A DDoS (Distributed Denial of Service) attack occurs when multiple computers flood a target system with network traffic. Depending on the target system’s configuration, it may be unable to handle the increased traffic, and site performance may suffer.
A dedicated server is a separate physical server that hosts a single account. A dedicated server gives you complete control over the operating system, resource usage, and more. Because the server only hosts one dedicated account (as opposed to a shared hosting server, which hosts many accounts), web site performance is usually significantly faster. Dedicated servers are intended for customers who need a server with high availability and performance.
DKIM (DomainKeys Identified Mail)
DKIM (DomainKeys Identified Mail) is a method for verifying that an incoming e-mail message is actually from the stated sender, and that the message has not been altered during transit. When DKIM is enabled, the sender digitally signs a message using a private key. The recipient uses DNS to retrieve the sender’s public key and verifies the message’s signature. If the signature is invalid, then the message is assumed to be forged and therefore spam. DKIM is frequently used in conjunction with SPF.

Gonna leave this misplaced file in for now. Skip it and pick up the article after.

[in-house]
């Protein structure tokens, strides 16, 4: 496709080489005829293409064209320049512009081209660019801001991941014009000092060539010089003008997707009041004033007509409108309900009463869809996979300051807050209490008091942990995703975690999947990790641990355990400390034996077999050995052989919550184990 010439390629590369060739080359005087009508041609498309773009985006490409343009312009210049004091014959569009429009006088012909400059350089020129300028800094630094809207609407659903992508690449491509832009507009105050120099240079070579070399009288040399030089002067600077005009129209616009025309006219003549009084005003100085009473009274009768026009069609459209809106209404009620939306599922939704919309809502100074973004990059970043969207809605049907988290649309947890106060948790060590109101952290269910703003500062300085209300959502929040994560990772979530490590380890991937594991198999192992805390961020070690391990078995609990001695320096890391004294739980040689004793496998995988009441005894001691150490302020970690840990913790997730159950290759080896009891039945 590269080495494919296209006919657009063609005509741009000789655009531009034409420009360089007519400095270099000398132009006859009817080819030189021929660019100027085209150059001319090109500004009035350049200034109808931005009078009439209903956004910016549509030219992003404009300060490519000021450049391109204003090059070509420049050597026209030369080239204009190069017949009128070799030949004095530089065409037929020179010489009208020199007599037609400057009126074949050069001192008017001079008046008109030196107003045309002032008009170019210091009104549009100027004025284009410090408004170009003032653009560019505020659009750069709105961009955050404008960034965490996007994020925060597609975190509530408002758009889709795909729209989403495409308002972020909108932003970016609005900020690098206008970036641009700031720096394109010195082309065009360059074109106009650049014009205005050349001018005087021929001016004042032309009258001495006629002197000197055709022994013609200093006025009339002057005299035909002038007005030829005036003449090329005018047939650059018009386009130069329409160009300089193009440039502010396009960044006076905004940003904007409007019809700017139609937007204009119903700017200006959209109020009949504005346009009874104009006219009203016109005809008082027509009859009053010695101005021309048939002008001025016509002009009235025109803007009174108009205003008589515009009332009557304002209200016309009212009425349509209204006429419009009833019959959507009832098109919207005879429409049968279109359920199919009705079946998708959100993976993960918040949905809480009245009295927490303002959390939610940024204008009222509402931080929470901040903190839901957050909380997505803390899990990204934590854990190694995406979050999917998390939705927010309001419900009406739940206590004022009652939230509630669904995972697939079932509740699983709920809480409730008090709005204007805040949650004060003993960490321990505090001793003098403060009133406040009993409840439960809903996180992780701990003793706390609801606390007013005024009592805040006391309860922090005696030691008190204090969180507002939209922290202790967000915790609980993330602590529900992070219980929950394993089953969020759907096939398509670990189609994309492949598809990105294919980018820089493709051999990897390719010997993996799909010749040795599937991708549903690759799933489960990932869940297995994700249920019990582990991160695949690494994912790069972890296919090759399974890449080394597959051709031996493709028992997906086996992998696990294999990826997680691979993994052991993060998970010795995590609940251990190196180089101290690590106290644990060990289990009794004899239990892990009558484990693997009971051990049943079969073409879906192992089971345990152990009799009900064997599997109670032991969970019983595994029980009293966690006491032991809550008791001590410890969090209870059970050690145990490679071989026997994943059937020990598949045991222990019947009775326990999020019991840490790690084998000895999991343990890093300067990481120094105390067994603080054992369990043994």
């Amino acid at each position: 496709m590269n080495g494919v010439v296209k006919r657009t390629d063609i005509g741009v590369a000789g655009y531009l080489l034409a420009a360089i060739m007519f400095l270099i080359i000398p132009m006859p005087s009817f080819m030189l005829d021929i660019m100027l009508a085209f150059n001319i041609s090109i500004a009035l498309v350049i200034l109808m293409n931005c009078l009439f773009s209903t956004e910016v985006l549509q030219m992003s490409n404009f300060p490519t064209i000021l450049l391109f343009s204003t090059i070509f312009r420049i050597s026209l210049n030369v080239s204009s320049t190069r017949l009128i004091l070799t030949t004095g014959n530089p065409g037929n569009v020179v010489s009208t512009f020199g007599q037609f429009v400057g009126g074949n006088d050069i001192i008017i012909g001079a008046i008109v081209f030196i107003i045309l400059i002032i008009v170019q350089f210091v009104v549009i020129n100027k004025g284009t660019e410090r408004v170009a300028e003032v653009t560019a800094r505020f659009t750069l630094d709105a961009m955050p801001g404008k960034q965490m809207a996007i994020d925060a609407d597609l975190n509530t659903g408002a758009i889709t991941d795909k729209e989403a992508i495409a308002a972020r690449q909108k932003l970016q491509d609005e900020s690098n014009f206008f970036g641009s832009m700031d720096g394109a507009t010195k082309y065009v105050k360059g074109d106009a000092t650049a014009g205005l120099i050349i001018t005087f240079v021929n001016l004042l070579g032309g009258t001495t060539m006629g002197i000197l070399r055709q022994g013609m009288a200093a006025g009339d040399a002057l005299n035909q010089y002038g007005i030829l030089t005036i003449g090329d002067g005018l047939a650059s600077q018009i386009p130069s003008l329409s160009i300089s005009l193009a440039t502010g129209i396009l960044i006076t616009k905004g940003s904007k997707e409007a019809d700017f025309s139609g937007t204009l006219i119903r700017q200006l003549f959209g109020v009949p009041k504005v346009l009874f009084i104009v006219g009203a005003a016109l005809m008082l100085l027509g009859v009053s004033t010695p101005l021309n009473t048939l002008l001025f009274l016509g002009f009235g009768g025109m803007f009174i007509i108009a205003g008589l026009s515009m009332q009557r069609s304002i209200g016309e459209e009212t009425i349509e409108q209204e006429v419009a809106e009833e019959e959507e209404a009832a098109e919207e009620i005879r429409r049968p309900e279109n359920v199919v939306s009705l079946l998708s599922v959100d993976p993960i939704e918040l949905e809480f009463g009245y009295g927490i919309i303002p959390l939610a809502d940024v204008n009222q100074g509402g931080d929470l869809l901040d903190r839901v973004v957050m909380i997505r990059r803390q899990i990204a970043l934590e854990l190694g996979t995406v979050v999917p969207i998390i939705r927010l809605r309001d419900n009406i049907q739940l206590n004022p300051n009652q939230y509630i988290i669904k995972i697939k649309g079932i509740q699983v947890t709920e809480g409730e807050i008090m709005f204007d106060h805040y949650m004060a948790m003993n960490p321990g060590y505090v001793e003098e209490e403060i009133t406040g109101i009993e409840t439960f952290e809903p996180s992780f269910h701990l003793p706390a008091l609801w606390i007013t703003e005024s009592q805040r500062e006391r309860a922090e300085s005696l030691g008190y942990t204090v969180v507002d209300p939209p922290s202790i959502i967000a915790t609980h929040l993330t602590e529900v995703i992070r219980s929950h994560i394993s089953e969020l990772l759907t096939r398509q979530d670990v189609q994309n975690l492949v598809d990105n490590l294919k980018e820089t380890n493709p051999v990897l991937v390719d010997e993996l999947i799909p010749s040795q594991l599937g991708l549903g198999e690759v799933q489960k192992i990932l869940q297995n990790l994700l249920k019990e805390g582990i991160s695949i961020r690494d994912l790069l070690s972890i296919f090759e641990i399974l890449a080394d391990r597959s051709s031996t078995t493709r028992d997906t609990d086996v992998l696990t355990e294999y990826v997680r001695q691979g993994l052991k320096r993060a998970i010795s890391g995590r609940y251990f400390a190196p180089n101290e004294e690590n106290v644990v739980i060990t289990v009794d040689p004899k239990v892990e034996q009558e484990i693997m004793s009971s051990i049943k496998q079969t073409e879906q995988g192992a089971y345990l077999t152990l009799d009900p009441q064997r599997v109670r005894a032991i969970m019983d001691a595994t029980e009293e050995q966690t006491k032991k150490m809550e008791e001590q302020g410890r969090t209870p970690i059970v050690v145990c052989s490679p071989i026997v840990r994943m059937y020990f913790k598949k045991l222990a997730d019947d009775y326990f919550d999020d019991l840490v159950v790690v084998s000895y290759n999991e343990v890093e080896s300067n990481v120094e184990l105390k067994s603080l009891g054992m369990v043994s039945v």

A domain name is a unique, human-readable identifier for a site, such as example.com or greenecohosting.com. The domain name actually represents a numerical string (the IP address) that instructs a client where to access the actual server.
DNS (Domain Name System)